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Pakistani Girl Shot By Taliban Brings Experiences To New York

NEW YORK (CBSNewYork/AP) -- A Pakistani teenager shot by the Taliban for promoting education for girls came to New York City to speak about her experiences and her memoir.

Malala Yousafzai and her father, a human rights activist who founded an all-girls school, was interviewed by CNN correspondent Christiane Amanpour at the 92nd Street Y in Manhattan on Thursday night.

Pakistani Girl Shot By Taliban Brings Experiences To New York

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The Nobel Peace Prize contender was shot in the head in October last year by a Taliban gunman in an assassination attempt that drew attention worldwide to the struggle for women's rights in her homeland.

"On top of my list this year is Malala Yousafzai, the Pakistani 16-year-old who had stood up to the right to education for women and girls and for the fight against extremism," the Director of Oslo's Peace Research Institute said.

At 16, Yousafzai became the youngest nominee ever.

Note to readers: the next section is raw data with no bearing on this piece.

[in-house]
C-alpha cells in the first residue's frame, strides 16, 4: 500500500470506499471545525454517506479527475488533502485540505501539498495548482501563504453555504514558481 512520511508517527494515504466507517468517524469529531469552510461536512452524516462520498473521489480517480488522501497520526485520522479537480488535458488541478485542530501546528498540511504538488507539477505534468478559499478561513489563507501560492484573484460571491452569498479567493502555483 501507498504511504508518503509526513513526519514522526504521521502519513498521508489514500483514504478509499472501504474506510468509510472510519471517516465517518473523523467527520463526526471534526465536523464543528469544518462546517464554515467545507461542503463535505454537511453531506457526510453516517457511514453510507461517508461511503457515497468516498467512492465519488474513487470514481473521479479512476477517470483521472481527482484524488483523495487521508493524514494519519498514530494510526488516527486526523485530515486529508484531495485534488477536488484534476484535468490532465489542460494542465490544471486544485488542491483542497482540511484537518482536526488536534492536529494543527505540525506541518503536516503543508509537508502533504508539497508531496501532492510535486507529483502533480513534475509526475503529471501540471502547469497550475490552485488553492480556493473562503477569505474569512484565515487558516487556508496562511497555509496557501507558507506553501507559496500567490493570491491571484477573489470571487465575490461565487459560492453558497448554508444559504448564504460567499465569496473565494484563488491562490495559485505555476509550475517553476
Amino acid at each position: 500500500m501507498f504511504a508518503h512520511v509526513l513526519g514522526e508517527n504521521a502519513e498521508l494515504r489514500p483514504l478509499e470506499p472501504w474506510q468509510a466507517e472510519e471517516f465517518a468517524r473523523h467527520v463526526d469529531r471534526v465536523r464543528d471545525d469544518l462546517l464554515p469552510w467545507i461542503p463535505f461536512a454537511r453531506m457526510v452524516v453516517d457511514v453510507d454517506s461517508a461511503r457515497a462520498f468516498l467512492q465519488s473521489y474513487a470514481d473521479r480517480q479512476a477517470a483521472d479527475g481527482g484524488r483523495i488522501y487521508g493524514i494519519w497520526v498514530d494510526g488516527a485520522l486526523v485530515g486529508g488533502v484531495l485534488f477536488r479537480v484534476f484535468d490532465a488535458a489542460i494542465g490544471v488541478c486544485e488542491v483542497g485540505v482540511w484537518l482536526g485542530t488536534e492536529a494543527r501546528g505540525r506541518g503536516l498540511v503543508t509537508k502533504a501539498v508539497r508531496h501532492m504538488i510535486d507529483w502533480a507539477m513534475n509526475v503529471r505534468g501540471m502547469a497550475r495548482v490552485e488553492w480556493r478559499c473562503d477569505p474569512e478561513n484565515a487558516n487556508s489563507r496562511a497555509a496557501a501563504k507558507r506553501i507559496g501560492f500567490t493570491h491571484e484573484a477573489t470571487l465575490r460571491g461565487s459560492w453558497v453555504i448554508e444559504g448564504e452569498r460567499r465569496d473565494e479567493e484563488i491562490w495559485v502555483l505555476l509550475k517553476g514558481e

"I'm really happy to be nominated," she said.

Yousafzai originally wrote under a fake name when she criticized the Taliban for shutting down girls' schools. In October 2012 a Taliban gunman shot her in the head as she rode home on a school bus.

She chronicles the attack and its aftermath in her book, "I Am Malala.''

Militants have already threatened to kill her if she returns to Pakistan.

In spite of the threats Yousufzai told The Daily Show's jon Stewart that she will not be silenced and will continue to spread the message that knowledge is power.

"We are human beings and this is part of our human nature, that we don't learn the importance of anything until it is snatched from our hands. And, when in Pakistan we were stopped from going to school, at that time I realized that education is very important and education is the power for women and that's why the terrorists are afraid of education. They do not want women to get an education because then women would become more powerful," she said.

The European Parliament announced Thursday that Malala won the $65,000 Sakharov Award, Europe's top human rights award, CBS 2's Kristine Johnson reported.

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